Ironically, it was Phil Jackson who may have best summed up Mike D’Antoni’s first season as head coach of the Los Angeles Lakers.
“Mike hasn’t had a chance in L.A., he really hasn’t,” Jackson said back in May while appearing as a guest on “The Tonight Show with Jay Leno," after audience members booed the mention of D'Antoni's name.
And that was before Dwight Howard left for Houston, making it clear on his way out the door that he would have preferred Jackson over D’Antoni as the Lakers' head coach.
D’Antoni has been maligned by some Lakers faithful for the team's disappointing 2012-13 season, and perceived by many to be at least partially responsible for Howard's departure. And although he replaced Mike Brown five games into last season, plenty of Lakers fans feel he actually replaced Jackson, since the 11-time champion had interviewed for the job before D’Antoni did back in November, and seemed to have landed it until a notorious late-night call from Lakers management informed him otherwise.
But grumbling aside, D'Antoni remains in the job, and has the backing of the front office heading into the 2013-14 season. Executive vice president Jim Buss and general manager Mitch Kupchak believe that the coach’s flexibility in the second half of last season was a key factor in the team finishing 28-12 and want to give him a full training camp and a healthy roster in 2013-14 in order to show what he can do.
Several times last season, D’Antoni paraphrased Winston Churchill in describing his approach to the Lakers' ups and downs, “When you're going through hell, you put your head down and keep going, and that's what we're going to do.”
The pressure of a $100 million payroll that was built to be a contender and was struggling just to play .500 ball was persistent and intense. The Lakers are hoping that Howard’s departure will perhaps act as a sort of pressure release valve heading into the upcoming season.
“Expectations should be lower and I think that will ease the pressure on him,” said a source familiar with the Lakers front office’s thinking.
“I think every year's fun,” D’Antoni recently told Fox Sports when asked how grateful he was to have a traditional offseason to prepare his team. “Coaching's fun, so I'm not complaining the other way, but this is a lot better. Some of the best times are training camp and getting your ideas in how you'd like them.”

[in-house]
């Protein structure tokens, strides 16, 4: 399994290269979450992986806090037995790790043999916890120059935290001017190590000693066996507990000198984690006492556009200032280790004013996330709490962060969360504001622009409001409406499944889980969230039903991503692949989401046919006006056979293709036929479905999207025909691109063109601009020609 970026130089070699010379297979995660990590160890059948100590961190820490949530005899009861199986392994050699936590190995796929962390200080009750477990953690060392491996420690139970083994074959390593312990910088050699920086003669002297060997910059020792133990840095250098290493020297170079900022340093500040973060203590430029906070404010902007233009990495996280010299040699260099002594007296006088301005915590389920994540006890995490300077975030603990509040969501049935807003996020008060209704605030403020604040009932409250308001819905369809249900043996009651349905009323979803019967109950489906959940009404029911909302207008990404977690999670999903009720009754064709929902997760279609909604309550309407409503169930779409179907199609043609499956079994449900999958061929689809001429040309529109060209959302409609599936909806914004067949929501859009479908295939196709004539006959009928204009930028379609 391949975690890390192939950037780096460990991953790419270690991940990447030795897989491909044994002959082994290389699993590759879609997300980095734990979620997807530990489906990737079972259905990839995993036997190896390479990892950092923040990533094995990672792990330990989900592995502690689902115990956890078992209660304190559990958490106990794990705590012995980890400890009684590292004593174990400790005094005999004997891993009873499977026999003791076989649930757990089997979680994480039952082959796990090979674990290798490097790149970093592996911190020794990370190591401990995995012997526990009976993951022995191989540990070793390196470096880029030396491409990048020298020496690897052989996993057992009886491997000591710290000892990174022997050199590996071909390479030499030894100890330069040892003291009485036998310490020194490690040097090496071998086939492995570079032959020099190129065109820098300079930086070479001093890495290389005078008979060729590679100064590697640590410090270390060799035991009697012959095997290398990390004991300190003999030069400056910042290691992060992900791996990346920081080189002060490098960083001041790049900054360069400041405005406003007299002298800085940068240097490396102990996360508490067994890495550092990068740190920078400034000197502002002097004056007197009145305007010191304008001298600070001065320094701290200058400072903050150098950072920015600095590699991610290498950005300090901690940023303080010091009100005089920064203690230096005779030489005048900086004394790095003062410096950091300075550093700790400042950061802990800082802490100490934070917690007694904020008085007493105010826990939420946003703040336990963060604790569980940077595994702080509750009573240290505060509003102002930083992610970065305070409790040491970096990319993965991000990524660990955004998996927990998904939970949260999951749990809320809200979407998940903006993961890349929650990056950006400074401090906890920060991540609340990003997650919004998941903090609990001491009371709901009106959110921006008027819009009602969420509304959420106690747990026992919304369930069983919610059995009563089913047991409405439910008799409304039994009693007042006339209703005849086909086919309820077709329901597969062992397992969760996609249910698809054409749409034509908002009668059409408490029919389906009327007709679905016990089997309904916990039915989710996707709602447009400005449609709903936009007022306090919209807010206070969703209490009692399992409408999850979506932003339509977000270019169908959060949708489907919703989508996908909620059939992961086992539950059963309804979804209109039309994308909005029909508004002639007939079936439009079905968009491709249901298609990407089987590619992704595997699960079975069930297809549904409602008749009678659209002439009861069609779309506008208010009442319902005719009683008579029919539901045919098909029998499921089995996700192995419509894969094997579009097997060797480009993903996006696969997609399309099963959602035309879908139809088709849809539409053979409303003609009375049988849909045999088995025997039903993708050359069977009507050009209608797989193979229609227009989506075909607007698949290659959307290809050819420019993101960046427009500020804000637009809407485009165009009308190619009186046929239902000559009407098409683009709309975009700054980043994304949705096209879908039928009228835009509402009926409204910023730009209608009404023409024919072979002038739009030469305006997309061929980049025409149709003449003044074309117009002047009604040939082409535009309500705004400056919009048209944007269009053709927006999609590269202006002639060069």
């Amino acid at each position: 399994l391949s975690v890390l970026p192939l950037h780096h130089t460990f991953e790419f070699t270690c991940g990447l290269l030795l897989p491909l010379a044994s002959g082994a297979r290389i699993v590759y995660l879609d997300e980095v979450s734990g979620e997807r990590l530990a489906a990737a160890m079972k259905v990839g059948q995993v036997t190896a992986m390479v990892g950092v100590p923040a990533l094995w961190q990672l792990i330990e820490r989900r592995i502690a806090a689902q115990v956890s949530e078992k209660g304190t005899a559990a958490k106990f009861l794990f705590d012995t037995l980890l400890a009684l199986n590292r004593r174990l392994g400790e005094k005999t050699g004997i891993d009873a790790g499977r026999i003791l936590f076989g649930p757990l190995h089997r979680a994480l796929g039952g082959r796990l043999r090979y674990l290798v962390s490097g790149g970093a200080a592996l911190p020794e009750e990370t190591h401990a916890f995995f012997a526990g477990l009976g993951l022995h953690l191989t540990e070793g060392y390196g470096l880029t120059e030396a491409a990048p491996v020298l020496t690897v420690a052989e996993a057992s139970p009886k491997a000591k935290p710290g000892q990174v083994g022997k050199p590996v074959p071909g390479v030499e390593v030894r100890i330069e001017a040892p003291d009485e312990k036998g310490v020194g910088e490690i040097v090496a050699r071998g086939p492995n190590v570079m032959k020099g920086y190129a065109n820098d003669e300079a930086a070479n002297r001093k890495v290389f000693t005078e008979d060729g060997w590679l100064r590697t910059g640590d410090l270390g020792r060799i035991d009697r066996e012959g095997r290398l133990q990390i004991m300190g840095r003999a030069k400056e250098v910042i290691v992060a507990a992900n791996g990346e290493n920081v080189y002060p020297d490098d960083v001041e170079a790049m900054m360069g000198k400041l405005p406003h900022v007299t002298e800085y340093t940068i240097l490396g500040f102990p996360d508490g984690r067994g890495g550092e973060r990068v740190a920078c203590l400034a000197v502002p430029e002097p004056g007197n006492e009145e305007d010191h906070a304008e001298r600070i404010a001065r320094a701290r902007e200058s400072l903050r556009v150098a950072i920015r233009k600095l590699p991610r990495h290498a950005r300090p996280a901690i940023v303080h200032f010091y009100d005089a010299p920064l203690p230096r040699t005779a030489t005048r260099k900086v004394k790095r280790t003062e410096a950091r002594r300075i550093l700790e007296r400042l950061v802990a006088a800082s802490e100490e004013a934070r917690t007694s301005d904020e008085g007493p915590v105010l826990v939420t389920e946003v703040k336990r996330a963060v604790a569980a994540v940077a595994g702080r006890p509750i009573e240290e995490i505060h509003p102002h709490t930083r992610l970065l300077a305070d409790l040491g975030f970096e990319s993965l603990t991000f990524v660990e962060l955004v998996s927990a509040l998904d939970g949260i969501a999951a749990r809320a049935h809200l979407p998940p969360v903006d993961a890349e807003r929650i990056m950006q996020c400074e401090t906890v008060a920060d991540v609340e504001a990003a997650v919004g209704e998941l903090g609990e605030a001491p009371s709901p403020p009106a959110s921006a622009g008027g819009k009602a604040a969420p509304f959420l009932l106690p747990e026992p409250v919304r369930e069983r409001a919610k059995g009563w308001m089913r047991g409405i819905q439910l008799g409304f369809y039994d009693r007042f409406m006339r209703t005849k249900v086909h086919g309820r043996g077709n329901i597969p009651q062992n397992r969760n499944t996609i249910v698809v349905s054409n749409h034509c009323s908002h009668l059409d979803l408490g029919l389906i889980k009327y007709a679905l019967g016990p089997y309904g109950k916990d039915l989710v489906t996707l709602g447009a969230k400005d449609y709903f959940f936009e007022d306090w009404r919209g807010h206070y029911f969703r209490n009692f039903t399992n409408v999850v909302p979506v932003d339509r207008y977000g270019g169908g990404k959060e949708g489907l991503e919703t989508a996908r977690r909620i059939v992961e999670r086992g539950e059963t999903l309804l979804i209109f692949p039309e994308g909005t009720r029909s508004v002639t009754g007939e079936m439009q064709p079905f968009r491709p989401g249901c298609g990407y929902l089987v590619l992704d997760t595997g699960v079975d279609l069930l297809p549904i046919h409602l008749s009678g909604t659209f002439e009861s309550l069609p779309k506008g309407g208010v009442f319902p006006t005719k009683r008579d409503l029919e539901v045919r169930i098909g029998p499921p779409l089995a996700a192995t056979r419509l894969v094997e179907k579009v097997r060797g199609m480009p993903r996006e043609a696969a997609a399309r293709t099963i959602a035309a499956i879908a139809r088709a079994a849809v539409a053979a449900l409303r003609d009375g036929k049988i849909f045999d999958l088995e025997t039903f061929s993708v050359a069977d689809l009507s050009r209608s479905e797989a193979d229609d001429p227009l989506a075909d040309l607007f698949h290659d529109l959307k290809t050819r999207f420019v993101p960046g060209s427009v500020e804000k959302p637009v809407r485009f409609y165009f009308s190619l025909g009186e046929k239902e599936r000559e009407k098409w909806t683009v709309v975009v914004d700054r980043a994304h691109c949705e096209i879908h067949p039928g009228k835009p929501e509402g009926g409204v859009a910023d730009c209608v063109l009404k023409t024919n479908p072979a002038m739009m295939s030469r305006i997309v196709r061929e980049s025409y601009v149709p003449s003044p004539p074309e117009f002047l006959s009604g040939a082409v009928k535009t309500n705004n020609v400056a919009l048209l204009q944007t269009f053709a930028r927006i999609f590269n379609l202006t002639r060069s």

None of Churchill's grim determination there.
Late last season D’Antoni told ESPNLosAngeles.com, “We're not running anything that I would normally run,” but the moves the Lakers have made since Howard left for Houston have been more in step with the system for which D’Antoni is known.
L.A. added Chris Kaman, a sweet-shooting center who none other than Shaquille O’Neal said was a perfect fit for what D’Antoni likes to do; Nick Young, a potent scorer with the requisite young legs to push the tempo; Jordan Farmar (pending a buyout from his team in Turkey), a playmaker who can occupy both guard spots seamlessly; Wesley Johnson, who gives D’Antoni another long, young, athletic player to work with; and drafted Ryan Kelly, who the Lakers hope can play the stretch-four position.
While nobody is calling the Lakers favorites to hang banner No. 17, there may be reason to think they could surprise some people.
“I think he’s a bright coach and I think he’s got a good touch with the team and I think depending on how this roster rounds out, I don’t mind Mike D’Antoni in an underdog situation when everybody’s kind of written him off,” Steve Nash recently told ESPN LA 710 radio.
Still, a lot has to go right for the team to make the playoffs. Kobe Bryant is, of course, recovering from Achilles surgery and overall team health may remain a concern, as Bryant, Nash and Gasol are all over 33 years old and each has recently battled significant injuries. Competition for the lower seeds in the West could be stiff as well, with teams like Portland, Minnesota and New Orleans all making solid offseason moves.
And in or out of the playoffs, things could get even more challenging for D'Antoni in the summer of 2014, as the team prepares to make a splash in the free agency pool, when they will have approximately $50 million in cap space and are said to be interested in a potential run at current Knicks forward Carmelo Anthony, with whom D'Antoni's relationship reportedly soured before he resigned as coach of the Knicks in March, 2012.
But that's down the line a bit. The task for Mike D'Antoni in the here and now is to bring together the Lakers' new, post-Howard roster, and to see what this team is capable of.